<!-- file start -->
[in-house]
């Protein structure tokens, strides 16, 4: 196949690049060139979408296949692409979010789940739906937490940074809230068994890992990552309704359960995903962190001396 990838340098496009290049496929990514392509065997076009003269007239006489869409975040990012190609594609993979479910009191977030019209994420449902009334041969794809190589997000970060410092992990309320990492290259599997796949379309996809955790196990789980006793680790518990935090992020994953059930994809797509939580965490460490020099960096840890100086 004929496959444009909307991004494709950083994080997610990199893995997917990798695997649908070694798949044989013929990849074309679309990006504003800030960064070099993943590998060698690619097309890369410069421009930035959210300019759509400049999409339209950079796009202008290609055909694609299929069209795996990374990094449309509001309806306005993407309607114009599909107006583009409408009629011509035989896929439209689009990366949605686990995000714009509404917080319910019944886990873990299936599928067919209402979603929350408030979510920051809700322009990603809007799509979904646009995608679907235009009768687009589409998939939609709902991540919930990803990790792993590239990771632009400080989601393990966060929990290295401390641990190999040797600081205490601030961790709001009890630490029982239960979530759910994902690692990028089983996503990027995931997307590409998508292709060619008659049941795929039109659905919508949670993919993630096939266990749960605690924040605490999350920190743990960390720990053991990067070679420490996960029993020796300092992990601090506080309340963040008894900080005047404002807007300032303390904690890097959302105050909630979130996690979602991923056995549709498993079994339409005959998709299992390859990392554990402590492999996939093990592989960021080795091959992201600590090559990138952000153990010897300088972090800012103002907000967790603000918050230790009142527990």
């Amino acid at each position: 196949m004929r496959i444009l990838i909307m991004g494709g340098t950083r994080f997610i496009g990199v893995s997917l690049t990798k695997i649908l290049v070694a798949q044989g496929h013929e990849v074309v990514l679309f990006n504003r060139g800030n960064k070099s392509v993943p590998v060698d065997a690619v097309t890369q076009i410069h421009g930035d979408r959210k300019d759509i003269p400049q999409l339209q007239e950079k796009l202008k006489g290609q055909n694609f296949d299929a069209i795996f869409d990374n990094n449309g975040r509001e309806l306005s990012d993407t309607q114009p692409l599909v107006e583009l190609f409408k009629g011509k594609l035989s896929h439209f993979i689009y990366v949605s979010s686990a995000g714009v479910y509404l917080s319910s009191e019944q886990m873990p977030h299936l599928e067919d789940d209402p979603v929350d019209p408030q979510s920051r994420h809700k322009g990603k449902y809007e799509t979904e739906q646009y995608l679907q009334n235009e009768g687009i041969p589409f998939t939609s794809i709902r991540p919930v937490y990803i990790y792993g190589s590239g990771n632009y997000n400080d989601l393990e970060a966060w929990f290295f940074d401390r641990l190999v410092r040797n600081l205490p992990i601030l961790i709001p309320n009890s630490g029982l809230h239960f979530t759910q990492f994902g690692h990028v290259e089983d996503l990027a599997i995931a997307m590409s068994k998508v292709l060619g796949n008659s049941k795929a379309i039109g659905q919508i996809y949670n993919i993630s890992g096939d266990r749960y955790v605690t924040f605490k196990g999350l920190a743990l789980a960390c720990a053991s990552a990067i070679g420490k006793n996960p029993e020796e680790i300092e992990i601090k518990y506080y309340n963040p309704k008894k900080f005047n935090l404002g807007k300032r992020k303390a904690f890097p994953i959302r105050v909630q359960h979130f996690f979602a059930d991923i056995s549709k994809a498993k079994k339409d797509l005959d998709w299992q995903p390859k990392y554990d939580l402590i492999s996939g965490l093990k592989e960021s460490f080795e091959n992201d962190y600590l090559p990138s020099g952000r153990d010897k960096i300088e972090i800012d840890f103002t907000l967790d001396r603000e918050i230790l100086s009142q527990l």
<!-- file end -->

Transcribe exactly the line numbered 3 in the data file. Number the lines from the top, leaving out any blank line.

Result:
């Amino acid at each position: 196949m004929r496959i444009l990838i909307m991004g494709g340098t950083r994080f997610i496009g990199v893995s997917l690049t990798k695997i649908l290049v070694a798949q044989g496929h013929e990849v074309v990514l679309f990006n504003r060139g800030n960064k070099s392509v993943p590998v060698d065997a690619v097309t890369q076009i410069h421009g930035d979408r959210k300019d759509i003269p400049q999409l339209q007239e950079k796009l202008k006489g290609q055909n694609f296949d299929a069209i795996f869409d990374n990094n449309g975040r509001e309806l306005s990012d993407t309607q114009p692409l599909v107006e583009l190609f409408k009629g011509k594609l035989s896929h439209f993979i689009y990366v949605s979010s686990a995000g714009v479910y509404l917080s319910s009191e019944q886990m873990p977030h299936l599928e067919d789940d209402p979603v929350d019209p408030q979510s920051r994420h809700k322009g990603k449902y809007e799509t979904e739906q646009y995608l679907q009334n235009e009768g687009i041969p589409f998939t939609s794809i709902r991540p919930v937490y990803i990790y792993g190589s590239g990771n632009y997000n400080d989601l393990e970060a966060w929990f290295f940074d401390r641990l190999v410092r040797n600081l205490p992990i601030l961790i709001p309320n009890s630490g029982l809230h239960f979530t759910q990492f994902g690692h990028v290259e089983d996503l990027a599997i995931a997307m590409s068994k998508v292709l060619g796949n008659s049941k795929a379309i039109g659905q919508i996809y949670n993919i993630s890992g096939d266990r749960y955790v605690t924040f605490k196990g999350l920190a743990l789980a960390c720990a053991s990552a990067i070679g420490k006793n996960p029993e020796e680790i300092e992990i601090k518990y506080y309340n963040p309704k008894k900080f005047n935090l404002g807007k300032r992020k303390a904690f890097p994953i959302r105050v909630q359960h979130f996690f979602a059930d991923i056995s549709k994809a498993k079994k339409d797509l005959d998709w299992q995903p390859k990392y554990d939580l402590i492999s996939g965490l093990k592989e960021s460490f080795e091959n992201d962190y600590l090559p990138s020099g952000r153990d010897k960096i300088e972090i800012d840890f103002t907000l967790d001396r603000e918050i230790l100086s009142q527990l």